We were extra good and extra quiet. We didn’t make a peep, for as long as we could. Then we just had to do something to relieve the boredom. We tried to play tug-of-war quietly but that isn’t possible. It isn’t any fun if we can’t growl and bump into furniture. Jan made a lot of faces and did a lot of pointing in our direction, but we must have been good because she didn't yell at us.

Miss Merci tired of the game and went to her den. I went looking for something else to do. Every so often Jan would read out loud from her Bible, which was fun to watch because Mr. Crystal was sleeping on the pages and wouldn't budge. Jan wouldn't pick me up so I could join Mr. Crystal's game, but I found some hidden treats and sat down to indulge in my favorite pastime - eating.

Jan turned around, saw me and went goofy. She started banging on the coffee table, waving things in the air and dancing in place. This was really neat. I sat with my back against the door and munched away as Jan entertained me.

Suddenly, she threw off the headset and raced across the room. I didn't know she could move so fast. She whacked me once on the butt and I yelped in indignation. How dare she interrupt my evening snack! If I had known she liked to eat out of the cat pan too, I would have saved her some of the treats.

I got even with her, though. I waited a little while, then I reached up, snagged the cord to Jan's headset and yanked. The headset popped off and the telephone jumped right into the air and landed upside down on the floor with a bang. Jan leaned down, scrambling to pick up everything.

I sat still, smug in revenge.

"Are you still there?" she said into the air, dropping the phone in her haste. Of course, no one was there.I had just killed the connection.

"We can still hear you," came a tiny, tinny voice from out of nowhere.

Oh, well, the connection wasn't dead, after all. It was time to move on - quickly.

This is Mr. Buddy, Journalist, signing off for the day.

Tuesday, January 11, 2005


Mr. Buddy, Journalist, in writing hat.

Copyright 2005 Janice Price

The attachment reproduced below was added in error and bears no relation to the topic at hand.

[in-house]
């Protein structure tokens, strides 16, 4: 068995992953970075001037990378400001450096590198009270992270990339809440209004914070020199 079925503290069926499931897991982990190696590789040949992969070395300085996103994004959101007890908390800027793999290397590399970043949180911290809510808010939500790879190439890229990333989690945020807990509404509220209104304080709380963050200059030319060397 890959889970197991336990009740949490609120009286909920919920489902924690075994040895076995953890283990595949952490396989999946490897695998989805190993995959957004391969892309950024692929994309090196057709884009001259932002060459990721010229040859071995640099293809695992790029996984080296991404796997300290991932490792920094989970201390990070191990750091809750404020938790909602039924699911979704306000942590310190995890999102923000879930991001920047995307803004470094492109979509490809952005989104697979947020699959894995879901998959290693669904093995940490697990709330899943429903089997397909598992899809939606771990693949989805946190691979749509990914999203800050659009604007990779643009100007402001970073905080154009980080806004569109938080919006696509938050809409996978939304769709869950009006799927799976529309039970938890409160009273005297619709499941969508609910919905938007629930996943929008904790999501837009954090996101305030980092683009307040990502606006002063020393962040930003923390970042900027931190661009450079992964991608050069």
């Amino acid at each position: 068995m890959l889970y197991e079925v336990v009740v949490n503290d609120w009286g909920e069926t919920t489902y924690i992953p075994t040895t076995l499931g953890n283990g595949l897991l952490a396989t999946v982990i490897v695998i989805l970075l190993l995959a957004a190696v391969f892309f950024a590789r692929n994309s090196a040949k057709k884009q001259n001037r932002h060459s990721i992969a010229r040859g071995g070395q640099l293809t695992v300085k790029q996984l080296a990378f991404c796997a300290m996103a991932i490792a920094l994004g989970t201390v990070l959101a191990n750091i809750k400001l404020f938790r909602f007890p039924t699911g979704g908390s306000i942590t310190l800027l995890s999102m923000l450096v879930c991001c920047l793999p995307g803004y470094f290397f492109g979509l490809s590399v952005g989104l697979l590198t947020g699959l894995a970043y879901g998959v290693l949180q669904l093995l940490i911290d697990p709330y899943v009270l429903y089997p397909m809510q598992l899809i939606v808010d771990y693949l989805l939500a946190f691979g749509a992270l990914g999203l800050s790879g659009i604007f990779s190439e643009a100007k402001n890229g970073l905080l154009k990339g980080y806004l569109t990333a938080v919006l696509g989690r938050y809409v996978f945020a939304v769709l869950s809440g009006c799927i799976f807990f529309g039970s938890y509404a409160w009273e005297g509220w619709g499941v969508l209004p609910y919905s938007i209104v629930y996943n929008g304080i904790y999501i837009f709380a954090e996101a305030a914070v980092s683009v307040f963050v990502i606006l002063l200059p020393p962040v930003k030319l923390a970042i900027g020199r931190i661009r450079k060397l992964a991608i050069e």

This is my new journal and I'm so excited. Mr. Buddy, Journalist, sounds so much more honorable than Mr. Peeandpoop, which is what my servant Jan has been calling me the last three weeks. I didn't mind so much when I was a baby, but I'm approaching three months of age now and should be treated with more respect.

Jan talks to me a lot and I listen. Actually, she talks to herself and I eavesdrop. She says journaling is supposed to be a great exercise for a writer. but she just can't get the hang of it and rips up whatever she writes. So this morning she opened a new blog and said if I can learn to do it, so can she.

She even gave me a writer's hat. When she put it on my head it fell down around my neck. I thought it was my morning snack, but she said, "No!" It didn't taste so good, anyway. Jan claims I'll grow into it because I'm already over ten pounds and growing longer and slimmer every day. Maybe she needs a writer's hat so she'll grow longer and slimmer too. She can have mine.

I'm not sure why she named my site "Jan's Funny Farm." I thought I lived at "Jan's Zoo." She kept telling my dog friend Miss Merci and our cat companions we run like a herd of elephants, climb like monkeys, race like gazelles, and chatter like magpies.

Then this morning she was mumbling a lot, something about feeling like she is living at a funny farm with cracked nuts and fruitcakes. I'm not sure what that means but it sounds like food to me, and if she's hoarding it, I'll find it.

Jan is letting me use her Mercy And Percy email address, so start those cards and letters coming so she won't sign me off permanently.

This is Mr. Buddy, Journalist, signing off for the day.